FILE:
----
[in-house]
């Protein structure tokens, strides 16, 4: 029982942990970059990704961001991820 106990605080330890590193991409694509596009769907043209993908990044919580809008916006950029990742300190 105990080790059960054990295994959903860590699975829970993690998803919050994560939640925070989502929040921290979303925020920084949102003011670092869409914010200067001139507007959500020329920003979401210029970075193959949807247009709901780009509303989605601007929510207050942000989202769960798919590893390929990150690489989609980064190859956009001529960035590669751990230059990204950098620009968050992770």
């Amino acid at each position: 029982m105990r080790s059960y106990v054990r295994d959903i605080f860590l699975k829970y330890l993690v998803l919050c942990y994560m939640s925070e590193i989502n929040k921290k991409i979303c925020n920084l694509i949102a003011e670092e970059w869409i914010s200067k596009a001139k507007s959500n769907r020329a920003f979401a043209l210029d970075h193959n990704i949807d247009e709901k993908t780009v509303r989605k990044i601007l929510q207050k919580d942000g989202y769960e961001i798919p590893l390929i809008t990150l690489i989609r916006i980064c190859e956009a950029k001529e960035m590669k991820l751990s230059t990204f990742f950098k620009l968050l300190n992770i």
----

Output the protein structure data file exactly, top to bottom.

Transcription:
[in-house]
């Protein structure tokens, strides 16, 4: 029982942990970059990704961001991820 106990605080330890590193991409694509596009769907043209993908990044919580809008916006950029990742300190 105990080790059960054990295994959903860590699975829970993690998803919050994560939640925070989502929040921290979303925020920084949102003011670092869409914010200067001139507007959500020329920003979401210029970075193959949807247009709901780009509303989605601007929510207050942000989202769960798919590893390929990150690489989609980064190859956009001529960035590669751990230059990204950098620009968050992770």
């Amino acid at each position: 029982m105990r080790s059960y106990v054990r295994d959903i605080f860590l699975k829970y330890l993690v998803l919050c942990y994560m939640s925070e590193i989502n929040k921290k991409i979303c925020n920084l694509i949102a003011e670092e970059w869409i914010s200067k596009a001139k507007s959500n769907r020329a920003f979401a043209l210029d970075h193959n990704i949807d247009e709901k993908t780009v509303r989605k990044i601007l929510q207050k919580d942000g989202y769960e961001i798919p590893l390929i809008t990150l690489i989609r916006i980064c190859e956009a950029k001529e960035m590669k991820l751990s230059t990204f990742f950098k620009l968050l300190n992770i």